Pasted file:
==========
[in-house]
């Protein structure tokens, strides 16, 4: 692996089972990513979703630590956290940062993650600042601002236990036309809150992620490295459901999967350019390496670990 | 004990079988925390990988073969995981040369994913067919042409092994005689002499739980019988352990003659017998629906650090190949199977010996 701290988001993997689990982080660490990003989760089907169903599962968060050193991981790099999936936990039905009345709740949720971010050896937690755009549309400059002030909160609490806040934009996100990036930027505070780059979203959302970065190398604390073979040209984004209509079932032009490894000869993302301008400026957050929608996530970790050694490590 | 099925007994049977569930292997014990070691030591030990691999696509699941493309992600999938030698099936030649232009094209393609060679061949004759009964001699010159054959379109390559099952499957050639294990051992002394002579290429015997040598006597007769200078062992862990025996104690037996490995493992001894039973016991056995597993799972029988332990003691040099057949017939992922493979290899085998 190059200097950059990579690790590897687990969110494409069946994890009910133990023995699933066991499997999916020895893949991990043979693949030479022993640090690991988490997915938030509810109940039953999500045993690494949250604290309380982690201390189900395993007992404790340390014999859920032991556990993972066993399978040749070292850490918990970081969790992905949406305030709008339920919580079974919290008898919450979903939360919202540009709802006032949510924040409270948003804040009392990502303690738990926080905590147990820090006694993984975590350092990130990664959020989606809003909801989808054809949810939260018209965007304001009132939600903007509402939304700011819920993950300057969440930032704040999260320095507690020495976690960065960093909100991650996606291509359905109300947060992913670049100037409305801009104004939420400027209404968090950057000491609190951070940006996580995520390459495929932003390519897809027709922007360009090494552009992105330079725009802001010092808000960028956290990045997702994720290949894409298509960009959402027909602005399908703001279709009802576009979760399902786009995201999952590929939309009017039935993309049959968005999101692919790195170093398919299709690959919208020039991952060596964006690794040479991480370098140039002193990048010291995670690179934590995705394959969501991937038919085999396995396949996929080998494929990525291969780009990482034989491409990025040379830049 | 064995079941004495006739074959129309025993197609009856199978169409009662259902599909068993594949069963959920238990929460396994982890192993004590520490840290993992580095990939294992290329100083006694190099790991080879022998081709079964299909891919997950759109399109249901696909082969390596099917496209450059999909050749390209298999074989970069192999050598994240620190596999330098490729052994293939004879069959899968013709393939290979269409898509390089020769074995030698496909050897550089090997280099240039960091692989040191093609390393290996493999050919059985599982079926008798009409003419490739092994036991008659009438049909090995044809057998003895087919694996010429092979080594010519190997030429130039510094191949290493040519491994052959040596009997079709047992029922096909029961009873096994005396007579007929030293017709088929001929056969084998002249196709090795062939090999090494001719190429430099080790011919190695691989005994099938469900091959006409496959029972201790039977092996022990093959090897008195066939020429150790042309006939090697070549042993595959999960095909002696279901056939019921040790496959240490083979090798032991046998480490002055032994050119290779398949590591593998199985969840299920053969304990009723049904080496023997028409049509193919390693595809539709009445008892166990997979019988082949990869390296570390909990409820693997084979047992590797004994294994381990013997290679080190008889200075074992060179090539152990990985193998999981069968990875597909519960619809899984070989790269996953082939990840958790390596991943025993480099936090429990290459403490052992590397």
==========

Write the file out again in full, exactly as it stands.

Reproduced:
[in-house]
């Protein structure tokens, strides 16, 4: 692996089972990513979703630590956290940062993650600042601002236990036309809150992620490295459901999967350019390496670990 | 004990079988925390990988073969995981040369994913067919042409092994005689002499739980019988352990003659017998629906650090190949199977010996 701290988001993997689990982080660490990003989760089907169903599962968060050193991981790099999936936990039905009345709740949720971010050896937690755009549309400059002030909160609490806040934009996100990036930027505070780059979203959302970065190398604390073979040209984004209509079932032009490894000869993302301008400026957050929608996530970790050694490590 | 099925007994049977569930292997014990070691030591030990691999696509699941493309992600999938030698099936030649232009094209393609060679061949004759009964001699010159054959379109390559099952499957050639294990051992002394002579290429015997040598006597007769200078062992862990025996104690037996490995493992001894039973016991056995597993799972029988332990003691040099057949017939992922493979290899085998 190059200097950059990579690790590897687990969110494409069946994890009910133990023995699933066991499997999916020895893949991990043979693949030479022993640090690991988490997915938030509810109940039953999500045993690494949250604290309380982690201390189900395993007992404790340390014999859920032991556990993972066993399978040749070292850490918990970081969790992905949406305030709008339920919580079974919290008898919450979903939360919202540009709802006032949510924040409270948003804040009392990502303690738990926080905590147990820090006694993984975590350092990130990664959020989606809003909801989808054809949810939260018209965007304001009132939600903007509402939304700011819920993950300057969440930032704040999260320095507690020495976690960065960093909100991650996606291509359905109300947060992913670049100037409305801009104004939420400027209404968090950057000491609190951070940006996580995520390459495929932003390519897809027709922007360009090494552009992105330079725009802001010092808000960028956290990045997702994720290949894409298509960009959402027909602005399908703001279709009802576009979760399902786009995201999952590929939309009017039935993309049959968005999101692919790195170093398919299709690959919208020039991952060596964006690794040479991480370098140039002193990048010291995670690179934590995705394959969501991937038919085999396995396949996929080998494929990525291969780009990482034989491409990025040379830049 | 064995079941004495006739074959129309025993197609009856199978169409009662259902599909068993594949069963959920238990929460396994982890192993004590520490840290993992580095990939294992290329100083006694190099790991080879022998081709079964299909891919997950759109399109249901696909082969390596099917496209450059999909050749390209298999074989970069192999050598994240620190596999330098490729052994293939004879069959899968013709393939290979269409898509390089020769074995030698496909050897550089090997280099240039960091692989040191093609390393290996493999050919059985599982079926008798009409003419490739092994036991008659009438049909090995044809057998003895087919694996010429092979080594010519190997030429130039510094191949290493040519491994052959040596009997079709047992029922096909029961009873096994005396007579007929030293017709088929001929056969084998002249196709090795062939090999090494001719190429430099080790011919190695691989005994099938469900091959006409496959029972201790039977092996022990093959090897008195066939020429150790042309006939090697070549042993595959999960095909002696279901056939019921040790496959240490083979090798032991046998480490002055032994050119290779398949590591593998199985969840299920053969304990009723049904080496023997028409049509193919390693595809539709009445008892166990997979019988082949990869390296570390909990409820693997084979047992590797004994294994381990013997290679080190008889200075074992060179090539152990990985193998999981069968990875597909519960619809899984070989790269996953082939990840958790390596991943025993480099936090429990290459403490052992590397």